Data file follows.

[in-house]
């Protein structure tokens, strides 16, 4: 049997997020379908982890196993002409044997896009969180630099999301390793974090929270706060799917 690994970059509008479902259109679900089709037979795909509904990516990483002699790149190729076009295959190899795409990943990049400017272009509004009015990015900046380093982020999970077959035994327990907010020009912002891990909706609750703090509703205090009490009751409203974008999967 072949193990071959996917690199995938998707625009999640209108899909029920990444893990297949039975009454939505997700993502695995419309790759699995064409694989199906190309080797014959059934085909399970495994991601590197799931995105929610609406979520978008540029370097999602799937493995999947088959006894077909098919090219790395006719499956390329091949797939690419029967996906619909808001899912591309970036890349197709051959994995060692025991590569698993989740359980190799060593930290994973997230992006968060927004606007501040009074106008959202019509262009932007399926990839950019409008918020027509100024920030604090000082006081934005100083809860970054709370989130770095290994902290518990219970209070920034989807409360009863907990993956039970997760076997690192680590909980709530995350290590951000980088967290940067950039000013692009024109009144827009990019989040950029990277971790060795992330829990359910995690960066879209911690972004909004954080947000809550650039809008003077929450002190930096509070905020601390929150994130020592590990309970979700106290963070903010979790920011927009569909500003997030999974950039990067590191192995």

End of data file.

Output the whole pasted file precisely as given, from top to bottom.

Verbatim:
[in-house]
């Protein structure tokens, strides 16, 4: 049997997020379908982890196993002409044997896009969180630099999301390793974090929270706060799917 690994970059509008479902259109679900089709037979795909509904990516990483002699790149190729076009295959190899795409990943990049400017272009509004009015990015900046380093982020999970077959035994327990907010020009912002891990909706609750703090509703205090009490009751409203974008999967 072949193990071959996917690199995938998707625009999640209108899909029920990444893990297949039975009454939505997700993502695995419309790759699995064409694989199906190309080797014959059934085909399970495994991601590197799931995105929610609406979520978008540029370097999602799937493995999947088959006894077909098919090219790395006719499956390329091949797939690419029967996906619909808001899912591309970036890349197709051959994995060692025991590569698993989740359980190799060593930290994973997230992006968060927004606007501040009074106008959202019509262009932007399926990839950019409008918020027509100024920030604090000082006081934005100083809860970054709370989130770095290994902290518990219970209070920034989807409360009863907990993956039970997760076997690192680590909980709530995350290590951000980088967290940067950039000013692009024109009144827009990019989040950029990277971790060795992330829990359910995690960066879209911690972004909004954080947000809550650039809008003077929450002190930096509070905020601390929150994130020592590990309970979700106290963070903010979790920011927009569909500003997030999974950039990067590191192995």